The Model 3 is the first Tesla to earn an IIHS safety award, and only the second battery-electric car. The IIHS also recently named the Audi E-tron a Top Safety Pick+, and the Hyundai Nexo hydrogen fuel cell vehicle also received the award.
“Vehicles with alternative powertrains have come into their own,” IIHS chief research officer David Zuby said in a statement. “There’s no need to trade away safety for a lower carbon footprint when choosing a vehicle.”
The Model 3 earned the top “good” rating in all IIHS crash tests, a prerequisite for the Top Safety Pick+ award. In addition to crash tests, cars must also perform well in tests for headlights and front-crash prevention systems to earn the top award. The Tesla earned the top “superior” rating for front-crash prevention, as well as the highest “good” rating for its headlights.
A second electric car came close to matching the Model 3 in testing, the IIHS noted. The Chevrolet Bolt EV missed out on a Top Safety Pick+ rating because of its headlights, which were rated “poor.” The Chevy earned a “good” rating in all IIHS crash tests except the passenger-side small overlap, where it was rated “acceptable.” Crash-test performance, along with the optional front-crash prevention system, was enough to earn the Bolt EV a Top Safety Pick rating, without the “plus.”
While the Model 3 and Bolt EV are very different vehicles, they are close enough in price that they could be cross-shopped by car buyers. The Bolt EV starts at $37,495, while the cheapest Model 3 currently listed on Tesla’s website starts at $40,190. The IIHS has also tested the Nissan Leaf, another mass-market electric car, but the Nissan did not earn a safety award. While all cars sold in the United States must meet certain crash-test standards, IIHS ratings give buyers a point of comparison on safety.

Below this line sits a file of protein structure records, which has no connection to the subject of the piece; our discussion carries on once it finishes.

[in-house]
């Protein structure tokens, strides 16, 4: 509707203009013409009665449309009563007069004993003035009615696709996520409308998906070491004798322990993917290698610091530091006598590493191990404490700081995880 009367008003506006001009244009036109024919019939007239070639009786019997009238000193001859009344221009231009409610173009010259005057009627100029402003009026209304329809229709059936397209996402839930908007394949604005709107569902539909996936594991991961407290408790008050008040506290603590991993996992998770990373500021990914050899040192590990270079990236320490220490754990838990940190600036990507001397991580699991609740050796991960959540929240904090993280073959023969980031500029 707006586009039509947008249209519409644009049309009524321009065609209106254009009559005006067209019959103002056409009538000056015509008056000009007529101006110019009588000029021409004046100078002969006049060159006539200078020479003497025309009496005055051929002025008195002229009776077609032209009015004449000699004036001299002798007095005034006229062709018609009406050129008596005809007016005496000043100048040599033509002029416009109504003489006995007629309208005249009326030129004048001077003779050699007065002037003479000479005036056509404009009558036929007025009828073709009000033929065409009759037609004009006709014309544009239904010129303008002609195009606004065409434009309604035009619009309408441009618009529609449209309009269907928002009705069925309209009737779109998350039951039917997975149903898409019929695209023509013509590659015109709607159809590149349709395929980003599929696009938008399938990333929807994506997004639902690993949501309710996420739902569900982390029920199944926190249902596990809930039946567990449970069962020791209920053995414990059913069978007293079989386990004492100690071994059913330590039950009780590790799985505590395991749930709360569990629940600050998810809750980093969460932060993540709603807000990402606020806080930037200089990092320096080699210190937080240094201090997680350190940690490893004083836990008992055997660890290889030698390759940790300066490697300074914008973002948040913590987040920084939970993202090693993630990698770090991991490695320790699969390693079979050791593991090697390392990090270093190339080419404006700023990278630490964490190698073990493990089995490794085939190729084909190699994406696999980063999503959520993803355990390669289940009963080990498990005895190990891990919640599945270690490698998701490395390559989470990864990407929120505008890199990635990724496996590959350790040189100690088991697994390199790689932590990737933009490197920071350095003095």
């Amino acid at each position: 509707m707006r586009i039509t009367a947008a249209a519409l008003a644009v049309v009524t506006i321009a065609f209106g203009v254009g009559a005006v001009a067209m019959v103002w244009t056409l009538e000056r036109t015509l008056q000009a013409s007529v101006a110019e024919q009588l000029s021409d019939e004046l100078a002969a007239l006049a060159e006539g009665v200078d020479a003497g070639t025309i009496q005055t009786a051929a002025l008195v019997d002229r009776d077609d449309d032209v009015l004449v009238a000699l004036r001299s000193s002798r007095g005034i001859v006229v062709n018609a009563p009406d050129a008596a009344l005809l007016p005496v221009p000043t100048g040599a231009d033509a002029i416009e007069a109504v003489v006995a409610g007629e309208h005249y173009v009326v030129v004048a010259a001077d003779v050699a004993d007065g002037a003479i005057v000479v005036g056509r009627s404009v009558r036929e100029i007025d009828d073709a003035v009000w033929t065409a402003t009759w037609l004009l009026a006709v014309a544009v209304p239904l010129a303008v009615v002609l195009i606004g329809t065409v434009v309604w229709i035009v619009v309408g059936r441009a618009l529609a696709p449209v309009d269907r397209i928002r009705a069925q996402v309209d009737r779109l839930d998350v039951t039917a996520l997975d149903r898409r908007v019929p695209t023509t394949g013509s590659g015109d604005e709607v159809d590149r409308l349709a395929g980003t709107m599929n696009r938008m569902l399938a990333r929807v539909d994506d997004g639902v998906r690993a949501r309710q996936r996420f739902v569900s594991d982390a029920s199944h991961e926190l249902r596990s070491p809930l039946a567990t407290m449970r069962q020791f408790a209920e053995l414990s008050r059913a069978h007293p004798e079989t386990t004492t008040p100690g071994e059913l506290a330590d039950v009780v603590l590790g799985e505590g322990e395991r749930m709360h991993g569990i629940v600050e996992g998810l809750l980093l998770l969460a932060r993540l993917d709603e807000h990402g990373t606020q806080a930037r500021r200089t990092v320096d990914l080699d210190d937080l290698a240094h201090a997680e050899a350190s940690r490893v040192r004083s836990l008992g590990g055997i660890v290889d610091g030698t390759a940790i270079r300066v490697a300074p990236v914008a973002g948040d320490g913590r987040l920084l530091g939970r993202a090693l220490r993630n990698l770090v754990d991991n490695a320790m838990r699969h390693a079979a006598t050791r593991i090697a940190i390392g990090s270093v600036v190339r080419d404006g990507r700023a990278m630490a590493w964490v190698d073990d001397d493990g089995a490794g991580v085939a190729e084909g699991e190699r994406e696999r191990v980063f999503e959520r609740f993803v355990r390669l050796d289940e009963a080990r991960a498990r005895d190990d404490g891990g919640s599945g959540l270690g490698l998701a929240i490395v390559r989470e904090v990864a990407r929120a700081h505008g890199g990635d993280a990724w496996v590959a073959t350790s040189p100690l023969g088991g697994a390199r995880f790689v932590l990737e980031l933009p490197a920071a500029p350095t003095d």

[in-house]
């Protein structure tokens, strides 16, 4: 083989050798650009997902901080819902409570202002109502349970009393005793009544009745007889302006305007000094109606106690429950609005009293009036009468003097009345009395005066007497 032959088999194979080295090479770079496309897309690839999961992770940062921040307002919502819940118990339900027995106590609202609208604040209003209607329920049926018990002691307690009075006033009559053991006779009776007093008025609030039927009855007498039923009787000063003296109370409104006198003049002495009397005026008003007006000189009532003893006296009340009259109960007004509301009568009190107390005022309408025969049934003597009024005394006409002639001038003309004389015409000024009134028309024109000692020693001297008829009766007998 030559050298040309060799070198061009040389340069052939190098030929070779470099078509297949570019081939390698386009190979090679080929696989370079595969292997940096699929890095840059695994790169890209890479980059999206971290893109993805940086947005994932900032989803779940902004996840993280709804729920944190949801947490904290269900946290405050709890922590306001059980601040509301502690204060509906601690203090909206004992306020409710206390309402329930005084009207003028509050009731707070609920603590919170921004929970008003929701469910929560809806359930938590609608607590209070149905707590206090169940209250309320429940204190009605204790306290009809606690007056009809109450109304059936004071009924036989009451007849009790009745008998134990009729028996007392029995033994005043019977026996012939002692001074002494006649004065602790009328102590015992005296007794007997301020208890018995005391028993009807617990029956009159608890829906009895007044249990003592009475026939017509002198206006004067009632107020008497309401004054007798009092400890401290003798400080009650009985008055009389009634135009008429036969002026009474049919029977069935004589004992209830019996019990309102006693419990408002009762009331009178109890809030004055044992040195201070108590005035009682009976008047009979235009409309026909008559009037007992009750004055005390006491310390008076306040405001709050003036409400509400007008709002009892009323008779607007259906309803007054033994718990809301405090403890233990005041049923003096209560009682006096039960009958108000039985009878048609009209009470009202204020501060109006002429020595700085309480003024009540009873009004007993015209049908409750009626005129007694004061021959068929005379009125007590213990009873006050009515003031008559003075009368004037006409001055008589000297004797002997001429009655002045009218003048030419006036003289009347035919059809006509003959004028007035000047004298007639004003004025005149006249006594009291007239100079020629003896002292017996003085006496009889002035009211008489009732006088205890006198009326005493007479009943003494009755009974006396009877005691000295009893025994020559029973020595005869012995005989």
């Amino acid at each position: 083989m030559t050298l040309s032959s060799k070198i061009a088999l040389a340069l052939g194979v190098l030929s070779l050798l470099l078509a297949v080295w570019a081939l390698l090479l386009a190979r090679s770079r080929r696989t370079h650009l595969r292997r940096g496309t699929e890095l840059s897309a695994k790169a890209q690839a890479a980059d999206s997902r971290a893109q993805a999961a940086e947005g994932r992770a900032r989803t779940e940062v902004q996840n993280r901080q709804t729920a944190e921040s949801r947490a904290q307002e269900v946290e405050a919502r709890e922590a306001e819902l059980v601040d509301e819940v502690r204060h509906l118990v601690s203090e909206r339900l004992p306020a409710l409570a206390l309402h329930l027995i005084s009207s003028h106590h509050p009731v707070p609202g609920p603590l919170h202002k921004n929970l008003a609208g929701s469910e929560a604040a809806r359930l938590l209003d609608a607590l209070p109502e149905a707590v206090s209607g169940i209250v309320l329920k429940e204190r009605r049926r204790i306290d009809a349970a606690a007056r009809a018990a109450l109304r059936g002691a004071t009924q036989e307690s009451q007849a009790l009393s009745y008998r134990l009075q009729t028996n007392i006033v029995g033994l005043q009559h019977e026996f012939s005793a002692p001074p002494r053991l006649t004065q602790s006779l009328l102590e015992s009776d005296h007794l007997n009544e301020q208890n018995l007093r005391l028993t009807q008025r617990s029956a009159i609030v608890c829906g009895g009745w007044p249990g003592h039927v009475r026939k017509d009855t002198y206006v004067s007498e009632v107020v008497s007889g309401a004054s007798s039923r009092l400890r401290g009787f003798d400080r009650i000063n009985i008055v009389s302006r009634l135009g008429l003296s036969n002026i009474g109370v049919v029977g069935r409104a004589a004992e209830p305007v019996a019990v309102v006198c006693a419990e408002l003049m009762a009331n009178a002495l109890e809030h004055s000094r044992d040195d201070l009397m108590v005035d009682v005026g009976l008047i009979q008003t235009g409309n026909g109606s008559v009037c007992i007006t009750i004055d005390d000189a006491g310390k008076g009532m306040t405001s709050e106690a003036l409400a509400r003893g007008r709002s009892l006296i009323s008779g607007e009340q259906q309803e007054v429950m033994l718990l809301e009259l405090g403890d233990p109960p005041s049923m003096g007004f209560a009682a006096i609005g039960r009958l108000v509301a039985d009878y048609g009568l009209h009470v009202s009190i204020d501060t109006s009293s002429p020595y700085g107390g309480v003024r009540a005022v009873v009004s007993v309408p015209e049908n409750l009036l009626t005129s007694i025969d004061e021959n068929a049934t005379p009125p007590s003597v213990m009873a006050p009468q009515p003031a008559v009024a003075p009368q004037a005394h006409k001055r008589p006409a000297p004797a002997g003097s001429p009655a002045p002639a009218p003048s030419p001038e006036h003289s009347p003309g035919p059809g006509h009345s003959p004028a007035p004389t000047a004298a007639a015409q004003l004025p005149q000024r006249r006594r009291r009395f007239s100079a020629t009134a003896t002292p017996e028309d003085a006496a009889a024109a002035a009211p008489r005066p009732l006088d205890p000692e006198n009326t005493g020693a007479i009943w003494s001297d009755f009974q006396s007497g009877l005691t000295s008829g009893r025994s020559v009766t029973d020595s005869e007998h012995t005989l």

It’s a different situation with luxury electric cars. The Audi E-Tron may be an IIHS Top Safety Pick+, but its two main rivals — the Jaguar I-Pace and Tesla Model X — haven’t been tested. Similarly, the Hyundai Nexo is the only hydrogen fuel cell vehicle tested by the IIHS to date. These ratings allow shoppers to compare the E-Tron and Nexo with internal-combustion models, though.
- How do electric cars work? EV motors and batteries explained
- EV glossary: All of the electric vehicle jargon you need to know
- Tesla recalls 130,000 U.S. vehicles over touchscreen safety issue
- BMW shipping cars without advertised Apple and Google features
- 2023 Kia Sportage Hybrid first drive review: Style and substance